A high incidence of OSD among ICU patients has been reported with a range from 23%-60% of patients affected. Of these, exposure keratopathy has been found in 23%-40% (11, 13). Superficial keratopathy has been found in 60% of patients sedated or on neuromuscular blockade (8). Microbial keratitis has been found to be more prevalent than the non-ulcerative sterile form of keratitis (77% vs. 10%) (9). (See Table 1)

Table 1: Opthalmology abnormalities

dry eye
Dry eye

dry eye
Dry eye

Chemosis
Chemosis

Corneal abrasion
Corneal abrasion

Allergic conjunctivitis
Allergic conjunctivitis

Marginal keratitis
Marginal keratitis

Viral conjunctivitis
Viral conjunctivitis

Bacterial ulcer
Bacterial ulcer

Bacterial conjunctivitis
Bacterial conjunctivitis

Red eye in septic patient
Red eye in septic patient

Why critically ill patients are at increased risk of ocular surface disorders

There are a number of causes of impaired ocular defence mechanisms in critically ill patients including:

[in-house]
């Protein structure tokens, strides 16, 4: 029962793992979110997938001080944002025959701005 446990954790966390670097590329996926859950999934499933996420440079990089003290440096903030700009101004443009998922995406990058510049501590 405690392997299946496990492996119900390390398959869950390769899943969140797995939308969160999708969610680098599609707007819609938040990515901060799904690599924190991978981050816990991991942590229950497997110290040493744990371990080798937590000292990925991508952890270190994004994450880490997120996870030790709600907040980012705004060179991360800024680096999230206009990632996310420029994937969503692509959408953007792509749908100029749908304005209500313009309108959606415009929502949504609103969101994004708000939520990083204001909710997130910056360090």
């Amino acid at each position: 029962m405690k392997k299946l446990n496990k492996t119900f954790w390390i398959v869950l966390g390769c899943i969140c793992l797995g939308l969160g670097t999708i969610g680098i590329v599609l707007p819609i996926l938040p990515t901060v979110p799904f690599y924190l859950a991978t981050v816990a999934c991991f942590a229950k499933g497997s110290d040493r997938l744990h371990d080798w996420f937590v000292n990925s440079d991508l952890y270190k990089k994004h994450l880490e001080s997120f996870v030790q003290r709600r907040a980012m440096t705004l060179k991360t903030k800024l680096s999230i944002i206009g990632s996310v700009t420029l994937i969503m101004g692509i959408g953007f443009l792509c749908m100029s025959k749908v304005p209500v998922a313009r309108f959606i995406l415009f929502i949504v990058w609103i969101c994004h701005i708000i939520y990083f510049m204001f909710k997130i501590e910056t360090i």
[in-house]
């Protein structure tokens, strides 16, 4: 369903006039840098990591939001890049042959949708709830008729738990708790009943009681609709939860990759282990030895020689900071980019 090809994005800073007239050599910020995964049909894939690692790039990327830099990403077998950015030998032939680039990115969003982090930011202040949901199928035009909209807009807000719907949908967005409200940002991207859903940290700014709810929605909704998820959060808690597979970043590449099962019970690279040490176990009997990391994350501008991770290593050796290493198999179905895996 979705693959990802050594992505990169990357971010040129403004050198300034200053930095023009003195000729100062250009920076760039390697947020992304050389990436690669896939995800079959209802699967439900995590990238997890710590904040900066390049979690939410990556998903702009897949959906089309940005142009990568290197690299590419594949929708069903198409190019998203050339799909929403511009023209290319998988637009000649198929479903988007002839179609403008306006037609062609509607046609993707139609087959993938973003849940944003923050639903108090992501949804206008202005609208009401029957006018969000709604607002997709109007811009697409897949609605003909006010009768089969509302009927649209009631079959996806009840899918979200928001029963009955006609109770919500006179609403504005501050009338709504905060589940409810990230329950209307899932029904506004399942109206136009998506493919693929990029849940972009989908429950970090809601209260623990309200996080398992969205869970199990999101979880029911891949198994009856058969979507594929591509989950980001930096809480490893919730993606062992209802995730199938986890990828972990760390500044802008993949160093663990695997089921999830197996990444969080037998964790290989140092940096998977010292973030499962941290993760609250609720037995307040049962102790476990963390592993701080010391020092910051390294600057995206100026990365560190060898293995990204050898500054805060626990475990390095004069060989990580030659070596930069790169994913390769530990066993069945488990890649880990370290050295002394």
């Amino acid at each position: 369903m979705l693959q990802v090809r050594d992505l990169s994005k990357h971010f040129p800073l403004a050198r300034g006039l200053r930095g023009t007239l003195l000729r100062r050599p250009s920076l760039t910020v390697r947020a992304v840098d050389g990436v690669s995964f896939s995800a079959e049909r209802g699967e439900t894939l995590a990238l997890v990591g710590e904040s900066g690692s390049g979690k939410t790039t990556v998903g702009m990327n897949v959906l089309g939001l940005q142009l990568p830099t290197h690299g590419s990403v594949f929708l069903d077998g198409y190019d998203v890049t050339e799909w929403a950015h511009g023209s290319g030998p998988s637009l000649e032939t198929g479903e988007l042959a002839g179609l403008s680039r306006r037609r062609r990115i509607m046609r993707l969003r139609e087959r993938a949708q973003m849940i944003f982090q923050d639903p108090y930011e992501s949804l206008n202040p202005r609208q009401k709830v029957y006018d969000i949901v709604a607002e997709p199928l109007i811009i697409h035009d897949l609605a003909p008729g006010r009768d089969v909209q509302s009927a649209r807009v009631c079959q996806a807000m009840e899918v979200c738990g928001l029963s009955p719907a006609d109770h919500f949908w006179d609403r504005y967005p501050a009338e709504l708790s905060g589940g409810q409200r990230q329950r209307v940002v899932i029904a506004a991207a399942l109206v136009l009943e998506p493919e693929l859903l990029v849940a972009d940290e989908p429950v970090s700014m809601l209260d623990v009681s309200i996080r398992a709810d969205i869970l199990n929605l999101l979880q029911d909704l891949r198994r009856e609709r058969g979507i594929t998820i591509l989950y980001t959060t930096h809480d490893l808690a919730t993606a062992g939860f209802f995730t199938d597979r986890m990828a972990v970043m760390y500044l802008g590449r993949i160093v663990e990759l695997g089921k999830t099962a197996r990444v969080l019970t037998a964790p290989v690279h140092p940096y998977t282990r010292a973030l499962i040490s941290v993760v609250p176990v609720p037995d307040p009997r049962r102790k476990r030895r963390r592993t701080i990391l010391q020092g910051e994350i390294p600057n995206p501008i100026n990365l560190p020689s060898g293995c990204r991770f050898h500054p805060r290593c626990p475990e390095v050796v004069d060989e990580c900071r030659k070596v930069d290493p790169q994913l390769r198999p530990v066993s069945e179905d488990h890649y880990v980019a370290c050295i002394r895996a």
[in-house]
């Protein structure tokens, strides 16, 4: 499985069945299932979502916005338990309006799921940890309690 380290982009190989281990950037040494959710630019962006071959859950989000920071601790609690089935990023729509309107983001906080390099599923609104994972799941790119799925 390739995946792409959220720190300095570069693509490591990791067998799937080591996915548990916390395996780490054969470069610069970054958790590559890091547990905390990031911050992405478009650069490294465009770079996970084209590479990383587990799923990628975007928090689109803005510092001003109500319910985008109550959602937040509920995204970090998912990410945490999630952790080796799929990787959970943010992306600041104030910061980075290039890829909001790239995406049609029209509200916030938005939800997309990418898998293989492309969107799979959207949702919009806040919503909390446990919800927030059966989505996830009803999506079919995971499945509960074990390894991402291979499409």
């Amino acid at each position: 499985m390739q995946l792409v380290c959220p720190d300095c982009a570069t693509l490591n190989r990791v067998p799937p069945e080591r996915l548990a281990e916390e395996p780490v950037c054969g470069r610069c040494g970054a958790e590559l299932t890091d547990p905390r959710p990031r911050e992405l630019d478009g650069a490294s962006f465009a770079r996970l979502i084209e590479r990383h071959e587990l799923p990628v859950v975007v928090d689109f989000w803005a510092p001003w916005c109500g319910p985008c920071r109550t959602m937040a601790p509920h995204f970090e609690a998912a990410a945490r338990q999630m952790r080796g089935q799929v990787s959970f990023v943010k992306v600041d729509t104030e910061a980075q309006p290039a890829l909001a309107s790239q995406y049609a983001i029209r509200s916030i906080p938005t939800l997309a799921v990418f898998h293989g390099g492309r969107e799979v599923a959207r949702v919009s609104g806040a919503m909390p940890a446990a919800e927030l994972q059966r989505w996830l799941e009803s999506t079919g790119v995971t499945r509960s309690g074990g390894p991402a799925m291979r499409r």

• an alteration in level of consciousness, impacting on the blink reflex and lagopthalmos
  • metabolic derangements
  • immunosuppression
  • mechanical ventilation
  • medications such as sedatives, muscle relaxants and paralysis
  • open suction technique, and
  • systemic disease (6, 13, 18, 19)

The ICU environment is also a pathogen-rich environment. This may contribute to the increased exposure of the ocular surface to microorganisms (15). Multi-resistant organisms associated with microbial keratitis include: pseudomonas aeruginosa, acinetobacter, staph epidermis, enterococcus, enterobacter, proteus mirabilis and klebsiella pneumonae (3, 15, 20). Regular eye care has been found to reduce the developmnet of corneal abnormalities and infections in ICU populations (12, 17, 21). Meticulous nursing care is therefore essential to prevent iatrogenic ophthalmological complications and potentially serious visual impairment (6, 22).

Eye care for the critically ill patient